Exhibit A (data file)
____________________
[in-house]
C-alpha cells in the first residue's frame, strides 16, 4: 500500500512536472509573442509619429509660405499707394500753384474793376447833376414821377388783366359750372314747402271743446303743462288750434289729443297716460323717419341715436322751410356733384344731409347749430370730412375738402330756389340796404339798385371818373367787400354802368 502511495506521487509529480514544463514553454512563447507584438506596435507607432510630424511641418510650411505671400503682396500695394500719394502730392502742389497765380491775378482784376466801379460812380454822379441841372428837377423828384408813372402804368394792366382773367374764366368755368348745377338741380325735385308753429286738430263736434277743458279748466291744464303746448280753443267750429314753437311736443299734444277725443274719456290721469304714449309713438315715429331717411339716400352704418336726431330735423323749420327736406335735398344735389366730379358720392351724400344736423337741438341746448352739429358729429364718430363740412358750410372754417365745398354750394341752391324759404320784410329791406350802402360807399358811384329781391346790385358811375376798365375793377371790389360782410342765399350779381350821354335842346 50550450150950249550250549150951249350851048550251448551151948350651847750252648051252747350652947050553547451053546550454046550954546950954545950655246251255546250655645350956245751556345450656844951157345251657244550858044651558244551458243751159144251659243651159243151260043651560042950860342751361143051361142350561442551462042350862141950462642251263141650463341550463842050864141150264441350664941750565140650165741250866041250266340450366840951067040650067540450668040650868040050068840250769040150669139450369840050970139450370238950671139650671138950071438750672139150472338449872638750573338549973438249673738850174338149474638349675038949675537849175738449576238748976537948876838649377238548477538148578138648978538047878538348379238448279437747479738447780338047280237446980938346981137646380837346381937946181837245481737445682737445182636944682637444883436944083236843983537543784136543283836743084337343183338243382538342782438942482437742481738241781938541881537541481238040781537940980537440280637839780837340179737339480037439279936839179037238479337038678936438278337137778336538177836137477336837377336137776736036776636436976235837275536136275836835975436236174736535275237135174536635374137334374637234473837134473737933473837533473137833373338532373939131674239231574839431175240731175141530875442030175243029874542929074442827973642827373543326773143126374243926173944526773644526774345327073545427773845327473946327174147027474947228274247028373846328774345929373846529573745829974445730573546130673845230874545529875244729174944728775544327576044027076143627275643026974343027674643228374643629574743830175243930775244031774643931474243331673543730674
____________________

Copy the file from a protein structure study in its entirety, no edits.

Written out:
[in-house]
C-alpha cells in the first residue's frame, strides 16, 4: 500500500512536472509573442509619429509660405499707394500753384474793376447833376414821377388783366359750372314747402271743446303743462288750434289729443297716460323717419341715436322751410356733384344731409347749430370730412375738402330756389340796404339798385371818373367787400354802368 502511495506521487509529480514544463514553454512563447507584438506596435507607432510630424511641418510650411505671400503682396500695394500719394502730392502742389497765380491775378482784376466801379460812380454822379441841372428837377423828384408813372402804368394792366382773367374764366368755368348745377338741380325735385308753429286738430263736434277743458279748466291744464303746448280753443267750429314753437311736443299734444277725443274719456290721469304714449309713438315715429331717411339716400352704418336726431330735423323749420327736406335735398344735389366730379358720392351724400344736423337741438341746448352739429358729429364718430363740412358750410372754417365745398354750394341752391324759404320784410329791406350802402360807399358811384329781391346790385358811375376798365375793377371790389360782410342765399350779381350821354335842346 50550450150950249550250549150951249350851048550251448551151948350651847750252648051252747350652947050553547451053546550454046550954546950954545950655246251255546250655645350956245751556345450656844951157345251657244550858044651558244551458243751159144251659243651159243151260043651560042950860342751361143051361142350561442551462042350862141950462642251263141650463341550463842050864141150264441350664941750565140650165741250866041250266340450366840951067040650067540450668040650868040050068840250769040150669139450369840050970139450370238950671139650671138950071438750672139150472338449872638750573338549973438249673738850174338149474638349675038949675537849175738449576238748976537948876838649377238548477538148578138648978538047878538348379238448279437747479738447780338047280237446980938346981137646380837346381937946181837245481737445682737445182636944682637444883436944083236843983537543784136543283836743084337343183338243382538342782438942482437742481738241781938541881537541481238040781537940980537440280637839780837340179737339480037439279936839179037238479337038678936438278337137778336538177836137477336837377336137776736036776636436976235837275536136275836835975436236174736535275237135174536635374137334374637234473837134473737933473837533473137833373338532373939131674239231574839431175240731175141530875442030175243029874542929074442827973642827373543326773143126374243926173944526773644526774345327073545427773845327473946327174147027474947228274247028373846328774345929373846529573745829974445730573546130673845230874545529875244729174944728775544327576044027076143627275643026974343027674643228374643629574743830175243930775244031774643931474243331673543730674